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Trump’s NATO, Iran comments show Brexit irresponsibilty

by David Hannay | 22.03.2016

For months now the average European reaction to Donald Trump’s outpourings on the campaign trail has been a mixture of disgust and disbelief that these views needed to be taken seriously. That time is now over. Not only is Trump more likely than not to emerge as the Republican nominee for November’s election but, in a two horse race, his chances of winning cannot simply be dismissed.

So when he questions, as he did in his Washington Post interview, the need for NATO, or says, as he did in a speech to an American Israel Public Affairs Committee, that his foreign policy priority would be to “dismantle” the nuclear agreement with Iran, it is time we sat up and paid attention and considered the implications for the rest of us. None more so than Britons who are on the brink of our referendum decision on whether or not to withdraw from the EU.

The European reaction to last year’s nuclear agreement with Iran was almost universally positive. The possibility of it collapsing and of Iran resuming its quest, if not for nuclear weapons at least for a rapid break-out capability, would be one which European governments would surely regard with horror and as being totally contrary to our interests – even if it did not bring with it an increased chance of a widening of hostilities in a region suffering too many of those already.

So we surely need to make it clear, collectively, that we would in no way be prepared to contemplate reneging from that agreement ourselves or of re- imposing sanctions. That would mean that if a US Administration were to do scrap the deal, they would be on their own and could expect Europeans to resist any attempt to bully us into following suit. It would be harder for us to stand up to Trump if we had quit the EU and were on our own.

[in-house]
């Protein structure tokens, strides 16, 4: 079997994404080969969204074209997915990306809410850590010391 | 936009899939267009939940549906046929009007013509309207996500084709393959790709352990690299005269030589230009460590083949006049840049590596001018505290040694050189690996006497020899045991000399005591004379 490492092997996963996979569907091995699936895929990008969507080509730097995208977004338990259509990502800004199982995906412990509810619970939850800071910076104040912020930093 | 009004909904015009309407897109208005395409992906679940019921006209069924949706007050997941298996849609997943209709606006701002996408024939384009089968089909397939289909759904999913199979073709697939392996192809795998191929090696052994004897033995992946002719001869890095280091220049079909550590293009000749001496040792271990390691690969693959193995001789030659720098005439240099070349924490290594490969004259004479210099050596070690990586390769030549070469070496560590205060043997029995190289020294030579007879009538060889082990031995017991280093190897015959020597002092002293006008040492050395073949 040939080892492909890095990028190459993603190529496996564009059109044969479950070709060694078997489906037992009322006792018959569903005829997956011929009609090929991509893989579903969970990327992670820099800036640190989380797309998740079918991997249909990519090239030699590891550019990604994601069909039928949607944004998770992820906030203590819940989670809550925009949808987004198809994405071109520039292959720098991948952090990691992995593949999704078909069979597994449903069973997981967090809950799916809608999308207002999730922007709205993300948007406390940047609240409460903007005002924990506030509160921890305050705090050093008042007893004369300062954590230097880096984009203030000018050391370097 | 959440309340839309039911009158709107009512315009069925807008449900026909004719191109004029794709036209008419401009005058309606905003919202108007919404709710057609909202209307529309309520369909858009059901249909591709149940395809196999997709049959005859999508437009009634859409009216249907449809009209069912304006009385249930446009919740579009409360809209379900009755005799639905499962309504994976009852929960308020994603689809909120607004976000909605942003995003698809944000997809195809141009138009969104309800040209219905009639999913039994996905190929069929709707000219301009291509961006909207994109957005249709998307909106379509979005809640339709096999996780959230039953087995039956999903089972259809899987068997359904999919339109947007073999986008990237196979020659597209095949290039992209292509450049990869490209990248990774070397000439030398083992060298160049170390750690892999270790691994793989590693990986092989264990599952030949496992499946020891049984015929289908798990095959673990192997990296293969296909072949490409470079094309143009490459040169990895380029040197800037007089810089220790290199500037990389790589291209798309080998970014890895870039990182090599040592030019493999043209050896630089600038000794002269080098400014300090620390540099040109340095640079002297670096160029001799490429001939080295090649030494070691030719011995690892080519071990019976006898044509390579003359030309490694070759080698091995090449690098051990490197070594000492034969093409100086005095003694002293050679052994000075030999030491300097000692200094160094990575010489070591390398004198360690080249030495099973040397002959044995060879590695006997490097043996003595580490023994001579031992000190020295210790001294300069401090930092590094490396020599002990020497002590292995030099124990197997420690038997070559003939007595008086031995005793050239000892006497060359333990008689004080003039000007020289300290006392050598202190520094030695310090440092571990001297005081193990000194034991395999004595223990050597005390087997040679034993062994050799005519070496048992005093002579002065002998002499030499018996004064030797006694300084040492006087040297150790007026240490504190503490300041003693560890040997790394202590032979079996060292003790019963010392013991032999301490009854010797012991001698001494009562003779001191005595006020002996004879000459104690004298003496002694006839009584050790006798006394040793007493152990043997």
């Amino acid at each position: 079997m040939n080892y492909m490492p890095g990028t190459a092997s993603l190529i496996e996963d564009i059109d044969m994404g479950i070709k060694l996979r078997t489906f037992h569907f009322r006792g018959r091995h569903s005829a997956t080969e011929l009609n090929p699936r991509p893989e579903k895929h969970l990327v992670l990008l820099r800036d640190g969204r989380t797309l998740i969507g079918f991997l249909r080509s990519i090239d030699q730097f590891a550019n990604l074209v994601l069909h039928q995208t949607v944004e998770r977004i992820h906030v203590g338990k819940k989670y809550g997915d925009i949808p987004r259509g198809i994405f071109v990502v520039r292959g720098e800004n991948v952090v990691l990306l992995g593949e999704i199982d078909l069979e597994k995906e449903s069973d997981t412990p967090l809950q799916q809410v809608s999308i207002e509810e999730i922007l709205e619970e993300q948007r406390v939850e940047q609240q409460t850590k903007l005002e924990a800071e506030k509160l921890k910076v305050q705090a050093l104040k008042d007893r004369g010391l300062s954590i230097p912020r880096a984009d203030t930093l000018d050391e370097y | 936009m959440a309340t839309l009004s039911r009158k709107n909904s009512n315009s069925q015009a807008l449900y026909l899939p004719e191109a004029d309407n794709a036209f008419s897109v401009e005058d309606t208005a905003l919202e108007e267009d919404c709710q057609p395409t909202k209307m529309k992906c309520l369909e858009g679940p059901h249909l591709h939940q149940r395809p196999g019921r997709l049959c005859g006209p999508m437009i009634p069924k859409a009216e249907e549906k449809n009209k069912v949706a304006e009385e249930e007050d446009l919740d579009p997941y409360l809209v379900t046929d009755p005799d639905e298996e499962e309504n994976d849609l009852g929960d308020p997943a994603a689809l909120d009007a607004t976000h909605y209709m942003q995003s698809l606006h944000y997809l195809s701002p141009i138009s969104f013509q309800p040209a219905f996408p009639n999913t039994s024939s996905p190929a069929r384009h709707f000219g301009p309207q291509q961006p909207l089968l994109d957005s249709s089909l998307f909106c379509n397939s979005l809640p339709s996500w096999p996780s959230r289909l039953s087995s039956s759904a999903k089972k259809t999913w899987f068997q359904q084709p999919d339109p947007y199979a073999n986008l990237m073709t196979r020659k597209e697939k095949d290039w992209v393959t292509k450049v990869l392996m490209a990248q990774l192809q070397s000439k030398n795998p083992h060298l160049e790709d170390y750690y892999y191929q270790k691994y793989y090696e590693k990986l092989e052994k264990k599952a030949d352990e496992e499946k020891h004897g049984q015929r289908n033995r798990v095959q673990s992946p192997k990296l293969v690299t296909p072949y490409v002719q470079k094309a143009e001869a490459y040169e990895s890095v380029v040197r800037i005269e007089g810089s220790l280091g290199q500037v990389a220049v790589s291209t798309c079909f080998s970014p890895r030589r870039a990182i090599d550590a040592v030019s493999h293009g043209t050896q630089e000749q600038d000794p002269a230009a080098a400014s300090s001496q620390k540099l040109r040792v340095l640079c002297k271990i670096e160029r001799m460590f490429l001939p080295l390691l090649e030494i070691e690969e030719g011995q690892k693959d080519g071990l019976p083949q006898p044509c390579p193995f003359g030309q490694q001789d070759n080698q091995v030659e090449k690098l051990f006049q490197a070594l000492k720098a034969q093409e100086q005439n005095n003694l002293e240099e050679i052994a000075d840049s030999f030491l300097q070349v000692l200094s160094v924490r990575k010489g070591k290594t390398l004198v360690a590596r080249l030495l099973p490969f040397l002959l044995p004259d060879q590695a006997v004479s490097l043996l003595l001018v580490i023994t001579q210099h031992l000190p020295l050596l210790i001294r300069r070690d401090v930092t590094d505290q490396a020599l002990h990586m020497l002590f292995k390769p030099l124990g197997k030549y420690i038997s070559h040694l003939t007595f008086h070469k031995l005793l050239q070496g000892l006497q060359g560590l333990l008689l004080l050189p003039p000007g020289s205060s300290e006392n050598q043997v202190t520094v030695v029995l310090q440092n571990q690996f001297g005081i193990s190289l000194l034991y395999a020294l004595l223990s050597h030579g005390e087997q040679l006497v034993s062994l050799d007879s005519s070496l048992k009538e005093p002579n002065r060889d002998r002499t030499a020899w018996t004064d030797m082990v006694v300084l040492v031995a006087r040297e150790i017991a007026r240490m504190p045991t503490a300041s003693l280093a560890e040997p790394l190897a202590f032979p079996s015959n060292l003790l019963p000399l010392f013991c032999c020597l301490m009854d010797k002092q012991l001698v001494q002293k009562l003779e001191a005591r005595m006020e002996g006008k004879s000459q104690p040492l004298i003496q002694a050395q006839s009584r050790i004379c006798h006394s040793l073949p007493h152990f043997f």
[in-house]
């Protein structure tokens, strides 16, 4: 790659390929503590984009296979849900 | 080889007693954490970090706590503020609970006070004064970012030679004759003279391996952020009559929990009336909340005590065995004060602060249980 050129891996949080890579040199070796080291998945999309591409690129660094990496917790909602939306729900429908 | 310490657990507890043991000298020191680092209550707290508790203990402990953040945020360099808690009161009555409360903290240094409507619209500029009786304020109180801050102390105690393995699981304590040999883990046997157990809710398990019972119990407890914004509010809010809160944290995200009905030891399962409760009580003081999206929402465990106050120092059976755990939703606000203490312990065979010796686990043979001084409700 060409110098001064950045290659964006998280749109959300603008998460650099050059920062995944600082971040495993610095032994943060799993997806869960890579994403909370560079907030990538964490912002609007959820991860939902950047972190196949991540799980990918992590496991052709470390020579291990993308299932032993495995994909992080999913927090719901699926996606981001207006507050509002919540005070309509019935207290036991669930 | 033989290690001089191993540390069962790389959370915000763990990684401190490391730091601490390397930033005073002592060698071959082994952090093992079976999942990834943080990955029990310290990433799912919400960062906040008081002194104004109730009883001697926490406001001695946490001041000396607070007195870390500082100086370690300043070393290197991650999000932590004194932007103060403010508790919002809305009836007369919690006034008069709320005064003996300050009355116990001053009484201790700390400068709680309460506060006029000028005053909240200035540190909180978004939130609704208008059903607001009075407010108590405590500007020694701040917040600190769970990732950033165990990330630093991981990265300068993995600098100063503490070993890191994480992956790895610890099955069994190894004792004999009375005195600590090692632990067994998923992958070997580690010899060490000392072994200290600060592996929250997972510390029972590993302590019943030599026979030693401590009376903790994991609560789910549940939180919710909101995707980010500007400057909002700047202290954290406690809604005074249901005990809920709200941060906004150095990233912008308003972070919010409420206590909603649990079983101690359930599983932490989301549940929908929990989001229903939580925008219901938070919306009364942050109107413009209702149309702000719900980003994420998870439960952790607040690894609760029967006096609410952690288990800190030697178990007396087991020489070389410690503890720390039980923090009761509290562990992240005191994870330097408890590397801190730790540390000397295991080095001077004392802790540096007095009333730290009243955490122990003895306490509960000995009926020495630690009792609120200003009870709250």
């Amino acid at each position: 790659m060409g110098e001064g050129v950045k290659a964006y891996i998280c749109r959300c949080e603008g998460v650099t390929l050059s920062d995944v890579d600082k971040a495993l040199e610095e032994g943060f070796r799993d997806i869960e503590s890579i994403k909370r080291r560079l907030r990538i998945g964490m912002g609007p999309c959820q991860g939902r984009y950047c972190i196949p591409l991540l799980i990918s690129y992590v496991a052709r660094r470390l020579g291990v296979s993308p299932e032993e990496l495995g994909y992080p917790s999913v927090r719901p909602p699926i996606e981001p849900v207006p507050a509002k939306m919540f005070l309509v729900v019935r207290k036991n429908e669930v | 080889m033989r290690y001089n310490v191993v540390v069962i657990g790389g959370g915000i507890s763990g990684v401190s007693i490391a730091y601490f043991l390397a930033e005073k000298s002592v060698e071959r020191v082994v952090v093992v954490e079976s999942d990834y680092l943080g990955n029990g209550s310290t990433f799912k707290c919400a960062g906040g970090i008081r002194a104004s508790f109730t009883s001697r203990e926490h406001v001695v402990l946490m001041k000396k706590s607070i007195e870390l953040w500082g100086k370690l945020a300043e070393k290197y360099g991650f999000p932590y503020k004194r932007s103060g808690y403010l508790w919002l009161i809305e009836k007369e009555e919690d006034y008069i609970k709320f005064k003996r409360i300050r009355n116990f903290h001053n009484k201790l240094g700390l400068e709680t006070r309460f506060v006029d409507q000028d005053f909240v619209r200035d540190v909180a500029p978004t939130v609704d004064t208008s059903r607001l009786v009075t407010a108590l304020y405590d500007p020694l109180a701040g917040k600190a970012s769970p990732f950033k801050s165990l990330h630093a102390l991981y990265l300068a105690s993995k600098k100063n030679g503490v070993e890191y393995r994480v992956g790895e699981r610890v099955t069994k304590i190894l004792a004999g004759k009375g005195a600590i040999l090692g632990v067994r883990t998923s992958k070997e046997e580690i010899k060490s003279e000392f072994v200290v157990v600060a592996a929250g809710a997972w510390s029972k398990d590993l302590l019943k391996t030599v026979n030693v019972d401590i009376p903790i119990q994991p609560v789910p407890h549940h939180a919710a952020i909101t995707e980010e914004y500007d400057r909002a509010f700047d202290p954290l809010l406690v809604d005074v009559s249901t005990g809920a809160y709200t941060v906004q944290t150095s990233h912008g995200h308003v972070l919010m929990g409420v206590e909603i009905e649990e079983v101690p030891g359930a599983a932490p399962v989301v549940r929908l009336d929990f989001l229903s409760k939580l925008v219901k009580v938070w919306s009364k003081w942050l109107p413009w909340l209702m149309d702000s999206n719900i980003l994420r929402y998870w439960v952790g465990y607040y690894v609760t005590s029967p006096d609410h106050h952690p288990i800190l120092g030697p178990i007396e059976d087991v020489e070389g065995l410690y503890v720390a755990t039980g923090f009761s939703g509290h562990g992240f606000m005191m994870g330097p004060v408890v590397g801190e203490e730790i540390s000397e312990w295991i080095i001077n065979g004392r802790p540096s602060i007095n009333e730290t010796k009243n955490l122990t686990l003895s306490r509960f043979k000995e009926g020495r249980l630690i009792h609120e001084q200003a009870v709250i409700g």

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    The possibility of US withdrawal from NATO raises even more fundamental issues relating to the individual and collective security of every country in Europe, ourselves included. It would require us to re-think quite fundamentally how best to face up to the challenge of a more assertive Russia, all too likely to test our resolve.

    No doubt most Europeans will hope that matters will not come to this pass. But we can no longer complacently assume that it will not. So that makes it a peculiarly odd moment for Britain to be contemplating pulling out of the EU. The response to Trump’s nightmare scenario would surely need to be more European solidarity not less, a more effective coordination of European foreign policy in facing up to the all too numerous threats and challenges on our doorstep.

    Unless, that is, we would prefer to put our hopes on being rescued by a basically isolationist US, or having deals affecting Europe’s security done over our heads by Presidents Trump and Putin.

    David Hannay is a former UK ambassador to the EU and UN. He was involved in Britain’s accession negotiations to the European Economic Community and was Britain’s Permanent Representative in Brussels when the UK helped to draft the Single European Act, which provided the foundation for the Single Market.

    Edited by Hugo Dixon

    2 Responses to “Trump’s NATO, Iran comments show Brexit irresponsibilty”

    • Trump is not president yet.
      Even if he were to become president the responsibility of office would tame him somewhat.

      I’m not sure that Israel agree with you about Iran.

      It is the EU’s ambitions of empire that frighten Putin.
      Our relationship with Russia would be far better if we were out of the EU.

    • Hee cany close nato.he can withdraw
      It doesnt belong to america. Its a host of nations formed together to defend those countries security